Manager → Project Lead
Why are we doing it?
Why it matters?
Why it is even priority now? Next Q?
What if we don’t do it now?
What are the risks if we fail doing it or pass deadline?
What needs to be done, by when and team assigned?
Project Lead → Tech Lead / Project Team
What team is expecting from project leading style? Is it clearly communicated?
What is team spirit level? Do we have on call engineer in project and/or any other commitments for team outside scope of project?
What are the checkpoints(milestones, phases) in a project?
What are the key project artifacts or deliverables, timeline and quality and is team aware of them?
List risks and mitigation strategies if any: dependencies, surprises, challenges, uncertainty or ambiguity?
Are the standups good enough for a project or better set 11s to make team more productive?
Buffer time added to the scope?
💡 Each block is a piece of art and can be internally, publicly shared.
Can the project broken down to atomic single owner blocks and what are the concurrency and sequential executions? Any constraints?
Target Date: Y
Output type: Spike, Design, Code, Playbook etc.
Dependency/blockers/risks: approval, team, crossteam review meeting, vendor, release, other block.
L0 - No dependency
L1 - 1 dependency
Ln - Nested dependency level
#DONE success criterias - Final Quality check
List success metrics
(Optional) Inform project team if needed to unblock.
Activity(Optional): Training, Room for experiments, learnings, not contributing to the result.
Mentor/Peer review(Optional): Name Z
Selfcheck (Optional, but key for fastrack growth):
Do I know how to do it?
How can I do it fast and qualitative?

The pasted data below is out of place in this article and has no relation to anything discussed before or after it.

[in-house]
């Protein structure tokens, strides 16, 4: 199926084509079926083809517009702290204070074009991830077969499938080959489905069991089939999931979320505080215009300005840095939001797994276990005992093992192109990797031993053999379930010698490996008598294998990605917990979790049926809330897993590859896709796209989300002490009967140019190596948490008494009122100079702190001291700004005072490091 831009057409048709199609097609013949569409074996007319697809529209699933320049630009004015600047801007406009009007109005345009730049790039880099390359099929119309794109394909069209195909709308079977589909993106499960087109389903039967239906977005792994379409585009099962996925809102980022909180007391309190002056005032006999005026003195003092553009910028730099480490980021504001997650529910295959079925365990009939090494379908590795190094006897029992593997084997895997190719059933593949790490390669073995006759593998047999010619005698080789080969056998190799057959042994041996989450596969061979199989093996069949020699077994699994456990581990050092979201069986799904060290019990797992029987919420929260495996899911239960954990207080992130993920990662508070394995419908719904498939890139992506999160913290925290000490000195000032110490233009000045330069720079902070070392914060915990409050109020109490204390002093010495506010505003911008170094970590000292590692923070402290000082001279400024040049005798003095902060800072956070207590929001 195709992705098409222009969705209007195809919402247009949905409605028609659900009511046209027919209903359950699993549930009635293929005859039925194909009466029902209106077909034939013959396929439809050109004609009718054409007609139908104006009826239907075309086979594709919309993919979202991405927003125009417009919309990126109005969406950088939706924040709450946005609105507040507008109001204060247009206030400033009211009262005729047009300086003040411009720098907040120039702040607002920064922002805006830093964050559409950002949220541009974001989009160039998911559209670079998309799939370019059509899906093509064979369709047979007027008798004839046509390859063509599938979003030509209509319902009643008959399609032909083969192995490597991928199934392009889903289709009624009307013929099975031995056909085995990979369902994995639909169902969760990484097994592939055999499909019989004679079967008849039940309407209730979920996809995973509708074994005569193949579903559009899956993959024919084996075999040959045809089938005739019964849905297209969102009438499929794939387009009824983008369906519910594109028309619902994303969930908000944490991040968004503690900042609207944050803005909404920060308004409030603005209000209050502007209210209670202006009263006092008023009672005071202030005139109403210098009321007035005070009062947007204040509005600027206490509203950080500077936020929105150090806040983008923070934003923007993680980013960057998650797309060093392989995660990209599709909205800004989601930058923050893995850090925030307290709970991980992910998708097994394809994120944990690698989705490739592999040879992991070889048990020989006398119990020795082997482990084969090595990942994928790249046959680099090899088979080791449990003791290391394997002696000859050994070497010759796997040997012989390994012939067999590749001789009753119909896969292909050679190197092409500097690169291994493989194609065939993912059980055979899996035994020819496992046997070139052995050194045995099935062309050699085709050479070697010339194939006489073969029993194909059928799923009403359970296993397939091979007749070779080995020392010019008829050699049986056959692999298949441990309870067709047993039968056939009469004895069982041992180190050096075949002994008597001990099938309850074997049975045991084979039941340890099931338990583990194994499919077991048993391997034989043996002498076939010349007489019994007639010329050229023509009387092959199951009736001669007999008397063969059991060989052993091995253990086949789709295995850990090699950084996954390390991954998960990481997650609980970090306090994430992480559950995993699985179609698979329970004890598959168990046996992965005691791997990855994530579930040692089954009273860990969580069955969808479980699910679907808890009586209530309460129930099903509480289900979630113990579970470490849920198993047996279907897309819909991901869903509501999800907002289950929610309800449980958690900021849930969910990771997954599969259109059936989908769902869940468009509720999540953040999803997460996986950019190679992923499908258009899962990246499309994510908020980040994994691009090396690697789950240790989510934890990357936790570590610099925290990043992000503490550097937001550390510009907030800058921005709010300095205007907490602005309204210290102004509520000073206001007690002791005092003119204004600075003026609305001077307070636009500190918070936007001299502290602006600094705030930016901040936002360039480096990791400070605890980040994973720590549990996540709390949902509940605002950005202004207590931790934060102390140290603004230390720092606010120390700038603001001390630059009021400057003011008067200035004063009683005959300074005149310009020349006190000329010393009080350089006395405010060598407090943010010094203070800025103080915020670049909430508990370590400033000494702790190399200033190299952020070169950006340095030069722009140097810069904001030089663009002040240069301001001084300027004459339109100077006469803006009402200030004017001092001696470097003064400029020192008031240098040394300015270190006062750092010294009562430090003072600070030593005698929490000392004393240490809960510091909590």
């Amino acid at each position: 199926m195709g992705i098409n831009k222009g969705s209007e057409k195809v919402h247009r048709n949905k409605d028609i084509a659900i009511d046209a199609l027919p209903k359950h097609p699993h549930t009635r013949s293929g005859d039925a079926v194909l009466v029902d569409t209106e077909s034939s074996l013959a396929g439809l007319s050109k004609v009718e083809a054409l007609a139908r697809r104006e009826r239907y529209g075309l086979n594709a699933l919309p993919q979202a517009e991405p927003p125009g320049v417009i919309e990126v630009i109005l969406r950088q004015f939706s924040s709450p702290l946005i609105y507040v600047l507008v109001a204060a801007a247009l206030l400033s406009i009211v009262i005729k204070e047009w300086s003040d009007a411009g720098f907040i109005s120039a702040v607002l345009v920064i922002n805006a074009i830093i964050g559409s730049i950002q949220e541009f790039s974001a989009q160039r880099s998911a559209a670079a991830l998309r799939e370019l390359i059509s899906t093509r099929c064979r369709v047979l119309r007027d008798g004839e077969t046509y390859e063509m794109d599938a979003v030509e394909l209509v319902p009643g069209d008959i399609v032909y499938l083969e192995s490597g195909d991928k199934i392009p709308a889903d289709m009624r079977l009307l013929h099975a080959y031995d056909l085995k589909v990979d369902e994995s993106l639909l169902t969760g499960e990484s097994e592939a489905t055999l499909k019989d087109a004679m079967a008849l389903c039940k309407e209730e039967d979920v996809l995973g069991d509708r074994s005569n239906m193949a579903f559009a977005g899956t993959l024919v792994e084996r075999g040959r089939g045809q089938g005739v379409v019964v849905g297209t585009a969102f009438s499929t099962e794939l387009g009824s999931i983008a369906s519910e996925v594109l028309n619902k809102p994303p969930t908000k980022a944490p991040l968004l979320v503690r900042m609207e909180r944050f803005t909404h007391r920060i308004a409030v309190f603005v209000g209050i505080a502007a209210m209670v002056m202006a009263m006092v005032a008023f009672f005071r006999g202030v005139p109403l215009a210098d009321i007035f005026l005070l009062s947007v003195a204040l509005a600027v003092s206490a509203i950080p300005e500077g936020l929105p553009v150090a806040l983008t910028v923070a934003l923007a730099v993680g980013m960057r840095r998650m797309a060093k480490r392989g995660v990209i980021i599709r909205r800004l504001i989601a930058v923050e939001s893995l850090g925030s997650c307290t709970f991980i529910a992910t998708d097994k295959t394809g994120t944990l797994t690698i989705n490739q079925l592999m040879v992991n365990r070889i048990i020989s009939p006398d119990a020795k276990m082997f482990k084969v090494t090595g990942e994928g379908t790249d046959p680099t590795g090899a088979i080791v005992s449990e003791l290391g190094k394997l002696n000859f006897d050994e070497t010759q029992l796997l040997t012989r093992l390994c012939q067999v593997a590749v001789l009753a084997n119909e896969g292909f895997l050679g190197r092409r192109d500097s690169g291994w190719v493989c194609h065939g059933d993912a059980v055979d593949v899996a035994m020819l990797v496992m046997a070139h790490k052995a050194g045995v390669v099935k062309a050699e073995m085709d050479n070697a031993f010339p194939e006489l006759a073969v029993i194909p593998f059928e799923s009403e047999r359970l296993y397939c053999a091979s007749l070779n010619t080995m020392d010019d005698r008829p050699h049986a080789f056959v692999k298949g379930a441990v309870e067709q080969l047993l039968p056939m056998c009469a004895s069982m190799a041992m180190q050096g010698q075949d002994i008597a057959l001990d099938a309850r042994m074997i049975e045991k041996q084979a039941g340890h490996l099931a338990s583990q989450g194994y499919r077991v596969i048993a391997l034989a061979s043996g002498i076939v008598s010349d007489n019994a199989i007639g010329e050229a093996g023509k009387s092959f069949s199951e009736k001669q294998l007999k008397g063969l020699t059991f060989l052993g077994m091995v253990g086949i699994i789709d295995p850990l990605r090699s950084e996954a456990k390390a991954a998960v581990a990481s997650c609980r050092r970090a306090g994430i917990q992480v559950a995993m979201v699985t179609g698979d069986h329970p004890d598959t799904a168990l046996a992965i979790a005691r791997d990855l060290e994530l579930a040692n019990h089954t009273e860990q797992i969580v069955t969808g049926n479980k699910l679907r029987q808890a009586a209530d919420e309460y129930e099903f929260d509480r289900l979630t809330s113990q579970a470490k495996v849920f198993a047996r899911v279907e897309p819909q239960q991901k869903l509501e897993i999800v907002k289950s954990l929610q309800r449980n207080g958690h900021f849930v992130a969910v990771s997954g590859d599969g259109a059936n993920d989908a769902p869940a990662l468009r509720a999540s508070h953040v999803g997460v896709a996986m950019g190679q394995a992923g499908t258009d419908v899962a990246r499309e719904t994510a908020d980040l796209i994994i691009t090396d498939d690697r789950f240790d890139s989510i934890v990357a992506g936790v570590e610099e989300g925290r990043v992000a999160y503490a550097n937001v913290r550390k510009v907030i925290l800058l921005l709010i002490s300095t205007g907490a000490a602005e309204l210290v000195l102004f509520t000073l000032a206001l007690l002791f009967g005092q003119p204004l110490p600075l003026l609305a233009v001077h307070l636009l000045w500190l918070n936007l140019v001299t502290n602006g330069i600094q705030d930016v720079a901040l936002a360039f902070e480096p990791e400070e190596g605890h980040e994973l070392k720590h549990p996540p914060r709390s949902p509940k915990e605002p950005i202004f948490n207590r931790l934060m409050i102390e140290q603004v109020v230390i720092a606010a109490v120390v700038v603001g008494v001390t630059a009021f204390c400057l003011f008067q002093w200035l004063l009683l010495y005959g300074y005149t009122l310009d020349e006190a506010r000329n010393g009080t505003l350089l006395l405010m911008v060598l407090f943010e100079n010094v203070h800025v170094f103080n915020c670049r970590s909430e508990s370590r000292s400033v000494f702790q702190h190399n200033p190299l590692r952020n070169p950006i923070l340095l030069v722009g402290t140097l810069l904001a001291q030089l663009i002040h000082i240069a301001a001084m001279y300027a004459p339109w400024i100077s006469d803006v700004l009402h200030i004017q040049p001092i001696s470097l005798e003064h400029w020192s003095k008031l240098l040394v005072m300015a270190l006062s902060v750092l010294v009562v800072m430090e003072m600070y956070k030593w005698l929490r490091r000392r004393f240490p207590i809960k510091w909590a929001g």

Replayable for later me?
Delegatable for somebody else?
How we can not do it?
Anything I learned that can be used in other projects, even shared publicly?
Map of organization, teams, individual levels:
Distritube atomic nodes more effective and efficient way with ideal quality and acceptable risks.
Meet any business or other teams OKRs.
Effectiveness (meet scope by deadline)
Efficiency (adjustable velocity, team size, scope change )
Quality (playbook, code standards, best practices, naming conventions, observability, production readiness checklists)
Individual Contributor level:
Not commit - Revisit project scope with Tech leads and managers.
Commit, not deliver - Check if any other priorities, blockers or personal reasons, clarity in task, ask team for help.
Commit, deliver, lack of quality - Help with Mentor / Pair for guidance.
Commit and deliver with stress - Check for cause, ask for feedback to do better.
Commit and deliver without stress - Good job!
Code - Fun part
Have you heard about that amazing project called Mermaid? If not, you should and we are going to use for codifying our project and start again enjoying our individual contributor role helping to team where we can.
flowchart LR classDef y fill:#f0d800,stroke:#000,color:#000 classDef g fill:#6ad98b,stroke:#000,color:#000 classDef r fill:#b30000,stroke:#000,color:#000 %% Project level %% Project1(Automate project leadership) --> Deadline %% Project1--> Quality-->Acceptable Project1--> Team Project1--> Risks Project1--> Scope %% Timeline %% Deadline --> 02/28/2023 Deadline --> P1 --> 02/01/2023 Deadline --> P2 --> 02/14/2023 Deadline --> P3 --> 02/21/2023 Deadline --> P4 --> 02/28/2023 %% Team %% Team --> P(Peter) Team --> S(Sako) Team --> T(Tom) %% Risks %% Risks --> R1(Fail to be effective) %% Scope %% %% Phase 1 %% %% T - Tasks, D - Delivery success criteria, O - Output type, U - Updates Scope --> P1(Phase 1) P1-->P-->T1-->CreatePoster(Poster: Using Mermaid create poster for blog):::g P1-->S-->T2-->PostInSocials(PostIn: Linkedin):::g P1-->T-->T3-->PostInSocials(PostIn: Twitter):::g T1-->O1(Code) T1-->D1(Build, test and merge PR):::g T2-->Out2(Poster) T2-->Done2(High Q post):::r T3-->Out3(Blog) T3-->Done3(Publish in Substack):::g T3-->U31(Blocked on Poster)-->U32(Still waiting)-->U33(Done) %% Scope changes in Phase 1 %% %% Phase 1 Summary %% P1-->S1(Completed Phase 1 ontime, poster quality was low, so we will try in upcoming phase focus more on quality.)
And you get below nice generated tree structure diagram. It makes easier to plan for concurrent atomicity, unblock any dependencies and identify potential risk in project including the delays not obvious.
Contribute to the project in Github.
Play with it Online.